The woman with the flow of blood is the filling in a sandwich story about the healing of Jairus's daughter. Jairus is a person of power and influence, a leader in the synagogue. He summons Jesus to heal his sick daughter, and Jesus goes with him, and on their way, they're interrupted by a woman who has suffered in many ways for the way her body is made.

There are physical torments of her constant hemorrhaging, and the ungentle and unsuccessful cures she's endured from a stream of doctors, and then there is the cultural torment of being perpetually unclean. She is excluded from her society, rendered untouchable by the flow of blood she can't control.

She has nothing to lose. She's spent all her money on ineffective doctors and she had no social capital to begin with. Her physical condition has deteriorated, and she constantly endures rejection. Everything in her culture has taught her that bodies like hers, and her body in particular, are shameful.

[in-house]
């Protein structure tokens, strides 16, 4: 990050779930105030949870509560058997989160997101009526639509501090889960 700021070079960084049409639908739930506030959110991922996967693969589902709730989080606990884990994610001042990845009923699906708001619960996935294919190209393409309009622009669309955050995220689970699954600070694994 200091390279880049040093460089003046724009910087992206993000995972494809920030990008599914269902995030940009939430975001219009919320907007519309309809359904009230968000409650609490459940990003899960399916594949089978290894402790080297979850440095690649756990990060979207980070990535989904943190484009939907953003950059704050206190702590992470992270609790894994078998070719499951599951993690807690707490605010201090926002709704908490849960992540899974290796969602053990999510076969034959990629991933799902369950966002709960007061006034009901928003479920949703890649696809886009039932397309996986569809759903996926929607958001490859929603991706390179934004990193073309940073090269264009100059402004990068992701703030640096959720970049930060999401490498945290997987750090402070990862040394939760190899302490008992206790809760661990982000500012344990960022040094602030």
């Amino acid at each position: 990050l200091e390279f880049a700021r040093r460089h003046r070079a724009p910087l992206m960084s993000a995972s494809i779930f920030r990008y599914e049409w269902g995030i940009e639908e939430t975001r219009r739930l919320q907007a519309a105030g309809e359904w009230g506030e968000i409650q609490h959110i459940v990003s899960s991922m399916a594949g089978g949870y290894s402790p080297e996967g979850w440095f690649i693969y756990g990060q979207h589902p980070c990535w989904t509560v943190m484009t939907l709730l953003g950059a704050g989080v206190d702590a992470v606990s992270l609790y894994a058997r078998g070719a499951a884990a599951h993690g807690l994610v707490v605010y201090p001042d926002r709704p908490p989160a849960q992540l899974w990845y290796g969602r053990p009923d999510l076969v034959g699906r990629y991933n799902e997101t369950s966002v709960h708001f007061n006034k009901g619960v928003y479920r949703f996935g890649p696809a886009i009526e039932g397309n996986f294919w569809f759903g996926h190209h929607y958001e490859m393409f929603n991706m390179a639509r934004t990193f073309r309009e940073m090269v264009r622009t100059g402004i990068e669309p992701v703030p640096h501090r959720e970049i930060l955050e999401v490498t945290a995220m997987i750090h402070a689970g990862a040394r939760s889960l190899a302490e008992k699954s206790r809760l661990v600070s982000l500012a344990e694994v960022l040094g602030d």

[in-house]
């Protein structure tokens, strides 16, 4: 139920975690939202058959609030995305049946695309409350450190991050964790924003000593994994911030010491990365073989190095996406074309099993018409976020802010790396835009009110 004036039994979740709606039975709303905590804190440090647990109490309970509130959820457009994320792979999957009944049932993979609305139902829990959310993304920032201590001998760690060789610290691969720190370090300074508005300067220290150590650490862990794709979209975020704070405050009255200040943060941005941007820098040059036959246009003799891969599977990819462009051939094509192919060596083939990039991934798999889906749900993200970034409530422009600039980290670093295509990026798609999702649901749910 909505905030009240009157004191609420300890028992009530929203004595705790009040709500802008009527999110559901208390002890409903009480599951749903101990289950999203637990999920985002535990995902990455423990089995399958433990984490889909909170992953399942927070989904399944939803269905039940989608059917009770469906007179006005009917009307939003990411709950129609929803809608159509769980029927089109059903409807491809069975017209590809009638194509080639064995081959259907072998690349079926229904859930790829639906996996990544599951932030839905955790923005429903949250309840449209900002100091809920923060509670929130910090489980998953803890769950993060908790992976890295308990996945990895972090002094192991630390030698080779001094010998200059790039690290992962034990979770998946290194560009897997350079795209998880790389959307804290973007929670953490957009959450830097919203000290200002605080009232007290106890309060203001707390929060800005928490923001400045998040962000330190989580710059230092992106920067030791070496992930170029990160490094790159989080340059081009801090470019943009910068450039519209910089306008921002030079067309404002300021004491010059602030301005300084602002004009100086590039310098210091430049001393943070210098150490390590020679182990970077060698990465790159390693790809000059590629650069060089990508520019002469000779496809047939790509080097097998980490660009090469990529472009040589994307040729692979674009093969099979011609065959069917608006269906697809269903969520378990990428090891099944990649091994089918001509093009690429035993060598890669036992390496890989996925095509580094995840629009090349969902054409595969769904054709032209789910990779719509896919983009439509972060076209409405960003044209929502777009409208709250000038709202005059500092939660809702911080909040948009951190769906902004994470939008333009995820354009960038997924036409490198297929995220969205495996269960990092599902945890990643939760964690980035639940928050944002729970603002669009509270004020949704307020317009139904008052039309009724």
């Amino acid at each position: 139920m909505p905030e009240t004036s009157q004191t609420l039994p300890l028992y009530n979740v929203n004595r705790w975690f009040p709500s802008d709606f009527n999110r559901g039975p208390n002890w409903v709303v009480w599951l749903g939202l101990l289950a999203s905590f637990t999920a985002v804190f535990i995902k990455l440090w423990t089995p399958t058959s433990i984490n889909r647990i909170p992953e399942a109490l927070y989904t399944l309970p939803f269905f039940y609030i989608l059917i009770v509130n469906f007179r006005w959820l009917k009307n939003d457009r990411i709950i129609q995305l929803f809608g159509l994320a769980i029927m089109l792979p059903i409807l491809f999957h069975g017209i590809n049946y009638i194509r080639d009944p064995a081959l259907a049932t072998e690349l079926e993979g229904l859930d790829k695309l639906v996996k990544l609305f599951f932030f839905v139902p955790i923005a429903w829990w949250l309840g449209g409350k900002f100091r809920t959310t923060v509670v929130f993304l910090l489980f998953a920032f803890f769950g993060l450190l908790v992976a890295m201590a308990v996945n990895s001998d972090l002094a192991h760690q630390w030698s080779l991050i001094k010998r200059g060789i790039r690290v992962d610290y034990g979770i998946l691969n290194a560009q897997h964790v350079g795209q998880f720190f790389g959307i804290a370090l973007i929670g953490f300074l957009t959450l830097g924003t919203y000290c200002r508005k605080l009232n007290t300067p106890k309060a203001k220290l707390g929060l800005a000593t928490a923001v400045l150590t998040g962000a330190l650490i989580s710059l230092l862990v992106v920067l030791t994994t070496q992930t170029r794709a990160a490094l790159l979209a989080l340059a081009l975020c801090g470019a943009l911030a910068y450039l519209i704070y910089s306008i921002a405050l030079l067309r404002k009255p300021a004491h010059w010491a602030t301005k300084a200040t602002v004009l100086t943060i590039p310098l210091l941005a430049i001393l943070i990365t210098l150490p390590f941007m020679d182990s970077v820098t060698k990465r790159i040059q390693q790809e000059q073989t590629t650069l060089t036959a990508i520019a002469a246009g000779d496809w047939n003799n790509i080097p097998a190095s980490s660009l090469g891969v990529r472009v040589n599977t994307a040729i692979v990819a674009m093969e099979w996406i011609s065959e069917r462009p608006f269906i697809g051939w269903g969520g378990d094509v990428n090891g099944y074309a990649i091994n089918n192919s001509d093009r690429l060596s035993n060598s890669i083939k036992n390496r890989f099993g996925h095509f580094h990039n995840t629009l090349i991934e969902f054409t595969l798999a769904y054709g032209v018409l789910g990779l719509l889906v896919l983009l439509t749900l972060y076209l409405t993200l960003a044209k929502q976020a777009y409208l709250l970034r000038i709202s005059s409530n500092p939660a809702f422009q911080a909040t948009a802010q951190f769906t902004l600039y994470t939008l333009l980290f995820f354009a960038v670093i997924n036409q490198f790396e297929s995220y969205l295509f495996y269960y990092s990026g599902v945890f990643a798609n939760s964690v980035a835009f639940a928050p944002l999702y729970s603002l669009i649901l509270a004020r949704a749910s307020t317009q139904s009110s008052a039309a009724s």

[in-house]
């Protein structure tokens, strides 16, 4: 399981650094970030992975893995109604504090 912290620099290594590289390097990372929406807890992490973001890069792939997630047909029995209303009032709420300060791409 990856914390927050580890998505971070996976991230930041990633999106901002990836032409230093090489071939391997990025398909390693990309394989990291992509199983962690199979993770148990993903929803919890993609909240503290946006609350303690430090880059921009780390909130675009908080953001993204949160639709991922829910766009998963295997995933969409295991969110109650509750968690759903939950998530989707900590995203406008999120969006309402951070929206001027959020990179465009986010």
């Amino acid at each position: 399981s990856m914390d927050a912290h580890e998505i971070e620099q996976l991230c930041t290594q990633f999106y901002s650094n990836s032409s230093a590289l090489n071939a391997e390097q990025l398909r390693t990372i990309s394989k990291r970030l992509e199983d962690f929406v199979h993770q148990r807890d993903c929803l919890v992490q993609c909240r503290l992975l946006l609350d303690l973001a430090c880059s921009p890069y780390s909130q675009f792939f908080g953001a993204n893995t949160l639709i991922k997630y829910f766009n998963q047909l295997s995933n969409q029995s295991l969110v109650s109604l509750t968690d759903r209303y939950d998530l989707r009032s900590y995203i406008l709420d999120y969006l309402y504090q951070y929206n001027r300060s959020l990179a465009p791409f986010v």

So she reaches the point beyond shame, beyond propriety, beyond fear, where her need for healing is greater than any force that would constrain her.

Forty-six years ago, the patrons of Stonewall reached this point. The police raided a gay bar, as the police did. And that night, when tempers were hot, when activism was in the air -- Vietnam, civil rights, women's liberation -- that night drag queens and trans women, bulldykes and sex workers, homeless youth, most of them people of color, all of them people who had nothing to lose and so nothing to fear -- that night those patrons of Stonewall Inn refused to comply.